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Kim Clijsters and the outside question

Matt Zemek



Danielle Parhizkaran - USA TODAY SPORTS

The decision of Kim Clijsters to return to the WTA Tour in 2020 is easier to appreciate and understand if viewed through the 36-year-old’s own perspective.

First of all, decisions to unretire (and retire) are the athlete’s to make, and no one else’s. The athlete charts a course on her terms. Only the person in the arena has a specific reason for wanting to return to competition — in this case, a second time for Clijsters.

These answers are best seen not through a lens of right or wrong, but through the prism of personal meaning. Only Clijsters can say why this is important for her to do. No one else can assign or insist on a given level of importance. Kim is the one who made this decision. She made it important. No one else’s opinion matters.

Why did Kim Clijsters choose to unretire a second time? This event below probably had at least SOMETHING to do with the decision:

Many observers of women’s tennis will also note that with 14 different women making major semifinals in 2019 — and only two, Serena Williams and Elina Svitolina, making more than one — the landscape of the sport is wide open. There is no dominant player who shuts down others’ hopes. Everyone has a chance of making a deep run.

One 19-year-old, Marketa Vondrousova, reached a major final this past year. Another 19-year-old, Bianca Andreescu, won the U.S. Open in her first main-draw appearance in New York, and just her fourth overall appearance at any major tournament.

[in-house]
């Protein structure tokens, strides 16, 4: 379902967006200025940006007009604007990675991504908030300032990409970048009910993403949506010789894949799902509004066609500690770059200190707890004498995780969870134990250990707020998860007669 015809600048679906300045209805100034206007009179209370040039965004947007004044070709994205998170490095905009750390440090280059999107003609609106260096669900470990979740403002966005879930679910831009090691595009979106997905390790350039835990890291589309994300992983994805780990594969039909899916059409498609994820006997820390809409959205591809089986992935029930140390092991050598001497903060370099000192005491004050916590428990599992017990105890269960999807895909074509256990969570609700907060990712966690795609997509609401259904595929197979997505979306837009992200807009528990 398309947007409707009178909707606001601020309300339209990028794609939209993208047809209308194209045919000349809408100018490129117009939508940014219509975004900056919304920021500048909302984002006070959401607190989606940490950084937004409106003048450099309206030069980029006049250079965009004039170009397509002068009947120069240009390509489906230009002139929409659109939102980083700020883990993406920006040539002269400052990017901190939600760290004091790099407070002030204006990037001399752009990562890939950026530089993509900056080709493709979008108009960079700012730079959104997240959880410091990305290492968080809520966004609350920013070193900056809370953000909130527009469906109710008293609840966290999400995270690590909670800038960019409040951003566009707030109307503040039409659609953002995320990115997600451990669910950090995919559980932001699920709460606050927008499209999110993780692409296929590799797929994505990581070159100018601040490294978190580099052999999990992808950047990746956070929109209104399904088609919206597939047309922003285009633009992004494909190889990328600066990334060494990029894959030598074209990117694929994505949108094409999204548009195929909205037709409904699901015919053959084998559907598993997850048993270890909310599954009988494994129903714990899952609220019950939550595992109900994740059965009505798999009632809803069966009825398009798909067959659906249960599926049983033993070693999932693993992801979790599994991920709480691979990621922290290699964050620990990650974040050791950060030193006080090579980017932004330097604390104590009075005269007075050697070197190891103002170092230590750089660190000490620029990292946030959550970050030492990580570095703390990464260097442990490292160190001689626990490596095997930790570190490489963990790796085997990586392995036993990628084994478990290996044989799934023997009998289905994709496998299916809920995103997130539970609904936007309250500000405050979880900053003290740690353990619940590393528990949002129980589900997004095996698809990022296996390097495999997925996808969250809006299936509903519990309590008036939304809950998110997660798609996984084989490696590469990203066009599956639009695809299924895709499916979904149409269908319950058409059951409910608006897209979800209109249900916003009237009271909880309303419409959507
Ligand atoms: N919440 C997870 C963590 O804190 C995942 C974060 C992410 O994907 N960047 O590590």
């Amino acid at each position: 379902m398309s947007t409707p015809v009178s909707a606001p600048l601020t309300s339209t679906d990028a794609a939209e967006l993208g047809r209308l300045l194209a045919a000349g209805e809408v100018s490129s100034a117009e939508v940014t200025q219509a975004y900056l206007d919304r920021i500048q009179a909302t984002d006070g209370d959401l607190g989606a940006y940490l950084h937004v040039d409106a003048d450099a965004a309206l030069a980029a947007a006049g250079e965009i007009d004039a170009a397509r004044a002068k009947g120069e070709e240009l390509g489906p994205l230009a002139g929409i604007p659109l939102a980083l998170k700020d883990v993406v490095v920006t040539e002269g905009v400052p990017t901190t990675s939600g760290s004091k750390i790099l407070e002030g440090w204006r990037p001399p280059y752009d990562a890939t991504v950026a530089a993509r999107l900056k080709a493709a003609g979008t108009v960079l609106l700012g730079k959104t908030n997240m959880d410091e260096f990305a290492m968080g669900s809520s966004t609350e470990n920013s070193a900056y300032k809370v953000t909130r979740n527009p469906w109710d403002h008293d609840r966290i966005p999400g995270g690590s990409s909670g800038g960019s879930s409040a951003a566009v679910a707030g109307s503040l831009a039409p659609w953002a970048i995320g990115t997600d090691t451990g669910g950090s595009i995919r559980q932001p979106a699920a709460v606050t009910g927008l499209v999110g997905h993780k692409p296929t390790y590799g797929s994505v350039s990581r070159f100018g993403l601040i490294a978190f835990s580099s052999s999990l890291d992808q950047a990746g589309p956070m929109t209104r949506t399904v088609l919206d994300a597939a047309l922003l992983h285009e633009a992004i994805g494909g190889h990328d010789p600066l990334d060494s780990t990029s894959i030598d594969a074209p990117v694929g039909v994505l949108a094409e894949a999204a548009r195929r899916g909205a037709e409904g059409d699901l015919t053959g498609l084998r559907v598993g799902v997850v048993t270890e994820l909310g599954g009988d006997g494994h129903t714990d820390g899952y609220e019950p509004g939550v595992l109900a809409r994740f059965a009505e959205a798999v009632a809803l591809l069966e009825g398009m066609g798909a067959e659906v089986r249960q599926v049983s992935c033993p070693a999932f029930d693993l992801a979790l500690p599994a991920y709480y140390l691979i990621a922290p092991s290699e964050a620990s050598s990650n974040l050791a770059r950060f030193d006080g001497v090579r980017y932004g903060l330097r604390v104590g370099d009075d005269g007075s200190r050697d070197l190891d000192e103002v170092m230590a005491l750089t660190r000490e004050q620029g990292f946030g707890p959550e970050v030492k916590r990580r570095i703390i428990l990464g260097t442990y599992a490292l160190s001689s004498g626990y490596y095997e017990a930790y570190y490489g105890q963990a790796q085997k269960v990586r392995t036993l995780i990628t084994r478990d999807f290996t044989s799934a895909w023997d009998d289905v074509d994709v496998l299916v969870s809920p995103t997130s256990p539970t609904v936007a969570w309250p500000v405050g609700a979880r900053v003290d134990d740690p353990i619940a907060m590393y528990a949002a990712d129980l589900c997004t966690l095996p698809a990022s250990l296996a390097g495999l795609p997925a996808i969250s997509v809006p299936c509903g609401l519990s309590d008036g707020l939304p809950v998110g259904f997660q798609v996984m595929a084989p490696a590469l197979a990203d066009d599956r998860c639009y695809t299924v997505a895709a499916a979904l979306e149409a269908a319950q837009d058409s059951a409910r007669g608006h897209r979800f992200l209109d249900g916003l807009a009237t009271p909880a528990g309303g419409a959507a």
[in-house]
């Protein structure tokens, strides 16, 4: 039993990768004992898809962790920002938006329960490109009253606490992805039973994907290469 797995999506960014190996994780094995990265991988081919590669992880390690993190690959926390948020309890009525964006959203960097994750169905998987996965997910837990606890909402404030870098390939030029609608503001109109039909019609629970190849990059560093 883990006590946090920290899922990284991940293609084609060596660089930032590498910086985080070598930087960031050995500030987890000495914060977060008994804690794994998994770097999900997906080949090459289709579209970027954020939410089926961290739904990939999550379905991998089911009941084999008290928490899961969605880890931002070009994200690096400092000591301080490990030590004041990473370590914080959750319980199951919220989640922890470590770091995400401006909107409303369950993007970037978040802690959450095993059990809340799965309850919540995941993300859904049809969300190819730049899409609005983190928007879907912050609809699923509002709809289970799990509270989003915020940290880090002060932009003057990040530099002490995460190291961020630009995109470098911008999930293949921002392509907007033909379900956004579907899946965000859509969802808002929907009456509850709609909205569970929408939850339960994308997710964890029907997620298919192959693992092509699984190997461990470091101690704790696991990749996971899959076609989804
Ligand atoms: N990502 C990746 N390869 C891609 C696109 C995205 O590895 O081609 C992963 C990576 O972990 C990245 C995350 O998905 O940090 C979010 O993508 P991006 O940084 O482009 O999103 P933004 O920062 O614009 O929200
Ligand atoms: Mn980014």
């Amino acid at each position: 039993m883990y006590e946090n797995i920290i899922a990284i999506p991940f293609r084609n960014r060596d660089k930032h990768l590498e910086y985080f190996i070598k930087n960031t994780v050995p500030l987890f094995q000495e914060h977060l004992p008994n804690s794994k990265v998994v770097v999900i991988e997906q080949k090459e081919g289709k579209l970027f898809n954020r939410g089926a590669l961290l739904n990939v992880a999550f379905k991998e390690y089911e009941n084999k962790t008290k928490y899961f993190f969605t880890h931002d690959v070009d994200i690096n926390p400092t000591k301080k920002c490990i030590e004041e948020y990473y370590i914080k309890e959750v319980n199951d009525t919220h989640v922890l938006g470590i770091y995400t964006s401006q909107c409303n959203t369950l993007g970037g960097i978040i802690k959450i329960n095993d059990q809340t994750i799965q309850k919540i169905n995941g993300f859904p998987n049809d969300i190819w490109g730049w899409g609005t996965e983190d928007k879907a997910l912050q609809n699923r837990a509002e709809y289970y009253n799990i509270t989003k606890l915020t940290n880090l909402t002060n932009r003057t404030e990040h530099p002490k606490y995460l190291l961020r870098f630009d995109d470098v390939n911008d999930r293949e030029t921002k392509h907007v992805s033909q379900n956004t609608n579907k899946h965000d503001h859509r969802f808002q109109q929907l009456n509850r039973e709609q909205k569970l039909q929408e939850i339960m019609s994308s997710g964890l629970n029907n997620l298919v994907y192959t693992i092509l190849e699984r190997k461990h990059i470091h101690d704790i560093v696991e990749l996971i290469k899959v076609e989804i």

Why wouldn’t Kim Clijsters — still younger than Serena Williams — give it a go? She has her reasons. They might not fall exactly in line with the above details, but the bottom line is that she felt excited and energized enough that the prospect of training as a professional athlete was worth the pursuit.

That is her reason, her internal world, her own interior way of arriving at this important choice in her life.

That is the “inside” perspective, the one belonging to the athlete, the one in the arena.

Let us now consider the “outside” perspective: the ways in which Clijsters’ very personal decision might ripple through the rest of the WTA Tour.

To take just one of several examples, Sloane Stephens reacted with joy when she saw this news:

Sloane would quite reasonably be viewed as a player whose best years are not being maximized. She is 26 years old, in a human being’s physical prime, and she has very little to show for the past 15 months of her career.

She and Kamau Murray have returned for a second go-round as player and coach, but no one knows if this reunion will be as fruitful as the first one.

My thought — as it relates to Clijsters’ return — is if this moment will jolt Stephens or various other players who are watching their careers pass by without the progress and evolution they seek. Will this move by Clijsters ripple through the locker room in ways which create a new sense of urgency from veteran players who haven’t been hitting the mark?

Will this be an occasion in which players who are hearing the tick-tick-tick of tennis’s biological clock — Jo Konta would be another example — consciously absorb the magnitude of the opportunity they have, and gain an extra ounce of clarity which helps them perform better in 2020?

No one knows the answers to these questions… but Kim Clijsters has certainly raised these questions and made them a part of next year’s women’s tennis landscape.

Kim Clijsters has her own internal reasons for coming back. I will be interested in how the outside world of the WTA Tour will respond to her return.

This will be fun.

Matt Zemek is the co-editor of Tennis With An Accent with Saqib Ali. Matt is the lead writer for the site and helps Saqib with the TWAA podcast, produced by Radio Influence at Matt has written professionally about men's and women's tennis since 2014 for multiple outlets: Comeback Media, FanRagSports, and independently at Patreon, where he maintains a tennis site. You can reach Matt by e-mail: You can find him on Twitter at @mzemek.

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